Clarification on Earlier Post about Stress & Cancer

I post on a number of blog sites, and I recently posted—on all the sites I use—Art Therapy and Mindfulness Training Lower Stress in Breast Cancer Patients. Basically I posted a link to the article on HuffPost, along with the comments I left on HuffPost’s comment section. I’ve experienced some strange reactions, which I might discuss in a later post. I may have gone off on the article “half-cocked”, but I still stand by my comments.

I am not against lowering stress, using meditation, art, yoga, or anything anyone wants to do/indulge in, to feel better, cancer patient or not. I do some of these things and more, which works for me. But I must express what bothers me about the article and its presentation, (not the methods or the idea of de-stressing). Here are the first few words of the article: “Stress is especially dangerous for those with cancer — it’s even been tied to lower survival rates…”

I don’t doubt that this is true…hasn’t it been said for years that less stress is better for your heart, your immune system, your…everything? So less stress should also be beneficial to cancer patients….and some articles even note all the reasons we are stressed. Well, duh-huh. It’s like this report my friend told me about, which pointed out that women who want children and experience failed IFV attempts are often more depressed/stressed and consequently more likely to become ill and/or die than women who successfully had children. Captain Obvious strikes again. Who the hell awards grant money for this stupidity?

To get to the cancer-n-stress report I am babbling about, you have to click a few times to get to a page written in medical-ese, which is a little challenging for non-medical professionals to understand, and the casual reader is not going to jump through these hoops. They will only see the sound bites. And that is why I am worried. Those words—stress as dangerous to those with cancer—good grief. Guess what is really dangerous? Cancer!! Know what makes cancer patients stressed? Cancer! Know why cancer is so stressful? It kills!! How about I point a loaded gun, safety off, at your head and tell you to not be stressed?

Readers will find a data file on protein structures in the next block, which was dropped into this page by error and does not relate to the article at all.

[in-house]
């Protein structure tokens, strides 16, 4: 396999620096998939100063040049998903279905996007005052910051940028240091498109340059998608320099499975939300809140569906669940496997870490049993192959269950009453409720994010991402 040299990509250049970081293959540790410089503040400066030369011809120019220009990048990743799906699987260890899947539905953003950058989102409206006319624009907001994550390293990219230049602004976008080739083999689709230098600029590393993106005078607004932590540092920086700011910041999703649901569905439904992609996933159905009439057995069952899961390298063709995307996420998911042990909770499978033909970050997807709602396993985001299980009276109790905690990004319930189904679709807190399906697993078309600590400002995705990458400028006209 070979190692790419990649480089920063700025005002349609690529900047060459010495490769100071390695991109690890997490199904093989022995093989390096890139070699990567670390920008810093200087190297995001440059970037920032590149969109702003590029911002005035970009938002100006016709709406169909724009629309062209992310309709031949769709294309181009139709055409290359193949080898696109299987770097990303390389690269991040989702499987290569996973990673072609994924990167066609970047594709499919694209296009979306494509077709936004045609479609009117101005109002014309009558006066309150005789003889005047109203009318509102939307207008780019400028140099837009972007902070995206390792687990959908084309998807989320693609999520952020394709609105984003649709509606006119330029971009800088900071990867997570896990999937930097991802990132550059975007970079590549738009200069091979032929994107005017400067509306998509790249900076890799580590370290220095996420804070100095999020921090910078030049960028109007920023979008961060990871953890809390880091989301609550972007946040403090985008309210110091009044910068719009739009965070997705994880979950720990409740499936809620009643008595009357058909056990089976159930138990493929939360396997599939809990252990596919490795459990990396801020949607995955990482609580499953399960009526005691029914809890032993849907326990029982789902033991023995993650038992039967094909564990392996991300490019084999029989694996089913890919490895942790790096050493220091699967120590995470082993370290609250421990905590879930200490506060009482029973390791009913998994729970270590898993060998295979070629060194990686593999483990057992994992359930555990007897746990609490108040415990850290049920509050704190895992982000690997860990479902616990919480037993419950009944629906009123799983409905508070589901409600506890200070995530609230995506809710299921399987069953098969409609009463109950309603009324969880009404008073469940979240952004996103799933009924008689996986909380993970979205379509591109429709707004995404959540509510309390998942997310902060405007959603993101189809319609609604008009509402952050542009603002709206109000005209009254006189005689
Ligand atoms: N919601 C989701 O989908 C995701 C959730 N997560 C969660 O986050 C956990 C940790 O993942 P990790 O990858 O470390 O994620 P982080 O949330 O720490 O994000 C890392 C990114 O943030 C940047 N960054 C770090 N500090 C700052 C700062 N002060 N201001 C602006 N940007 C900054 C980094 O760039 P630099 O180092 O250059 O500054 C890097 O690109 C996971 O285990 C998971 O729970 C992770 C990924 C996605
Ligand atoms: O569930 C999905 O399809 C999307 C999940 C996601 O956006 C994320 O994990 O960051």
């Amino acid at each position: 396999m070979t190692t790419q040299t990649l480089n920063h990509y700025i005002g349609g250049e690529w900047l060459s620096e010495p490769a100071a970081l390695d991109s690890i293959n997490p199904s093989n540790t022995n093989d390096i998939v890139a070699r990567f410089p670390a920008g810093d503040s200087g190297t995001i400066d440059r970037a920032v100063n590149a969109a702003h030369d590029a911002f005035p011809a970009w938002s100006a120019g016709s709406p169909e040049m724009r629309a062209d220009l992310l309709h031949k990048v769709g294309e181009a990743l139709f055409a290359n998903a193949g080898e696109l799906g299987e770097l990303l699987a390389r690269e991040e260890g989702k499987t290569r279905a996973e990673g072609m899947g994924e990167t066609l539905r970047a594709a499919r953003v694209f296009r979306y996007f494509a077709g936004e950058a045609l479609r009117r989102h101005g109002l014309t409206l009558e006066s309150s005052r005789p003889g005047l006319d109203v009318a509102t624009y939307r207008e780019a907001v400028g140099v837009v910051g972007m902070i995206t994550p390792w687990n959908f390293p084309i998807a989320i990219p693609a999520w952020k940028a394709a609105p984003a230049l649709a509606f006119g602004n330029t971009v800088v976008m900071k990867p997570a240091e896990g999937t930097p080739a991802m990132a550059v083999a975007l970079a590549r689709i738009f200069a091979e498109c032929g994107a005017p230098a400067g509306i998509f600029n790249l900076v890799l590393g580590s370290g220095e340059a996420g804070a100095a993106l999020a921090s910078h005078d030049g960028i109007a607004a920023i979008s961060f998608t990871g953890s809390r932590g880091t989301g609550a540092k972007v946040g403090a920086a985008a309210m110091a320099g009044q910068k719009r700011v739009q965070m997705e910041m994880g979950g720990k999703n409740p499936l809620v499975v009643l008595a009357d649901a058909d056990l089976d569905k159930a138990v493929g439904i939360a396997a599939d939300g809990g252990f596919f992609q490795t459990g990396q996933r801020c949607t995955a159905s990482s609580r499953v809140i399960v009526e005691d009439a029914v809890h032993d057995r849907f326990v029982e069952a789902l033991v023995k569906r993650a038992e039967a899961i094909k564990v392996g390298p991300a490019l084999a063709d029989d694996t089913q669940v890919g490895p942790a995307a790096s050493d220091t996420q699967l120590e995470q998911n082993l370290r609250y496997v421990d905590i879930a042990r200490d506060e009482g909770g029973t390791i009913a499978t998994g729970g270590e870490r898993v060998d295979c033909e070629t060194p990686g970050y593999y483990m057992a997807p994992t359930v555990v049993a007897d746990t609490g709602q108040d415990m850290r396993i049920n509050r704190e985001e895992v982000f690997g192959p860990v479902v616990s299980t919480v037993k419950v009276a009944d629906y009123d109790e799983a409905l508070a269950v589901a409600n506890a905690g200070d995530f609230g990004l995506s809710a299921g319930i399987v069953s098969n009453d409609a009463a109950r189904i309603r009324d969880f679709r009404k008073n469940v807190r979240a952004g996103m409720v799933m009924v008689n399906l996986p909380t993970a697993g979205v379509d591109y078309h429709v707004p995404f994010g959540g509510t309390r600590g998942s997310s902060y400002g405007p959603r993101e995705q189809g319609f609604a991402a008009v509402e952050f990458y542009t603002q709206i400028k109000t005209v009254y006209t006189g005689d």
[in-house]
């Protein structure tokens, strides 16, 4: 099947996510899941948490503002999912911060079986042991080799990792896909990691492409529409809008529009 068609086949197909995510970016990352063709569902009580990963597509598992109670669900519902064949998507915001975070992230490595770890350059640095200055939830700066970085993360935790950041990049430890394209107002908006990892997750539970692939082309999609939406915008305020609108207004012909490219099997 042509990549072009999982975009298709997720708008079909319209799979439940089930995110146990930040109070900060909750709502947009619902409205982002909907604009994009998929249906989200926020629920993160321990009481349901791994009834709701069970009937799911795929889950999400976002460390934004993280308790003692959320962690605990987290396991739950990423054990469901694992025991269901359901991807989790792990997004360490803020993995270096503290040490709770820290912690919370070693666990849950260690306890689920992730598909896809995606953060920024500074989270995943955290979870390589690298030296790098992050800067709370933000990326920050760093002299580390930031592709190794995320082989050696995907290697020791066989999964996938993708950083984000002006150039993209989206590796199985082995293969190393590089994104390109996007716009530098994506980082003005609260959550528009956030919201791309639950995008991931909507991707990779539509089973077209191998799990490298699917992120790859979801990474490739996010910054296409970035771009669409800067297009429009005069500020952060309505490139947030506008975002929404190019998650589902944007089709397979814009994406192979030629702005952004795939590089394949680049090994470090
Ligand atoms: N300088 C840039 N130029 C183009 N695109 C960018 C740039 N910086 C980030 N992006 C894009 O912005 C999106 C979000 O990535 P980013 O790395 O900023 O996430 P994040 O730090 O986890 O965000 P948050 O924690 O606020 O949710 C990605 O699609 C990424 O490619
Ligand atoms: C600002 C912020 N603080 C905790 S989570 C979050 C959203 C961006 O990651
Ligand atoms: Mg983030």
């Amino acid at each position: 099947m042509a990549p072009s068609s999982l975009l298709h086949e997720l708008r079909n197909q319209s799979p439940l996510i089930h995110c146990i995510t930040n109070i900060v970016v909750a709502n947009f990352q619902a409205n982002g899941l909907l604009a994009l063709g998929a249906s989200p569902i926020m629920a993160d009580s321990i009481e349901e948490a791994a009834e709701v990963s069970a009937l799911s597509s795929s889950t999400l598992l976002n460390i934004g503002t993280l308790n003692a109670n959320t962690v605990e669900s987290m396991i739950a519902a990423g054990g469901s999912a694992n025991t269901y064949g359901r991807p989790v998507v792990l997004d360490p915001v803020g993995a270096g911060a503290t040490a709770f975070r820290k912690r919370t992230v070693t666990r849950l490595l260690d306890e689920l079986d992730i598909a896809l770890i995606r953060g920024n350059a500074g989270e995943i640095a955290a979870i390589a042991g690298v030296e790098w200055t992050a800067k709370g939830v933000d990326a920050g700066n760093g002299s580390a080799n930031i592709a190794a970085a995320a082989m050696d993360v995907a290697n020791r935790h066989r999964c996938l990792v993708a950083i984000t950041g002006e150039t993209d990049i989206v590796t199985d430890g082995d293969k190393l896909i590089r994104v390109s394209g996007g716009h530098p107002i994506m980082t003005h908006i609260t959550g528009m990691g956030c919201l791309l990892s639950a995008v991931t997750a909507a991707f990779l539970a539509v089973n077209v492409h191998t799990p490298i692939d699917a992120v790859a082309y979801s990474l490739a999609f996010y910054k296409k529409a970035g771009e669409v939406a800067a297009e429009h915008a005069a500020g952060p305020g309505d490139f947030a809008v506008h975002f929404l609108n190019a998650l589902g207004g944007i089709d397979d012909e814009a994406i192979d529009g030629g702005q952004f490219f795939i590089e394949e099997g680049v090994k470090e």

My point is that it is natural to be stressed in a stressful situation, and in the beginning I felt an unreasonable pressure to be a “good cancer patient” as a result of interactions with people I know and exposure to various news articles constantly lecturing why stress is bad and how to get rid of it as if it were unnatural, and that all of human society must collectively strive to obliterate, not just alleviate it. I used to watch that show Charmed, about three good witches charged with protecting innocents with their magical powers. In one episode they upset some cosmic balance and every one had to be happy all of the time, and the merest hint of an expression of a slightly negative emotion could get a person arrested/killed…except the characters could not talk about death, because everyone was acting like it did not exist.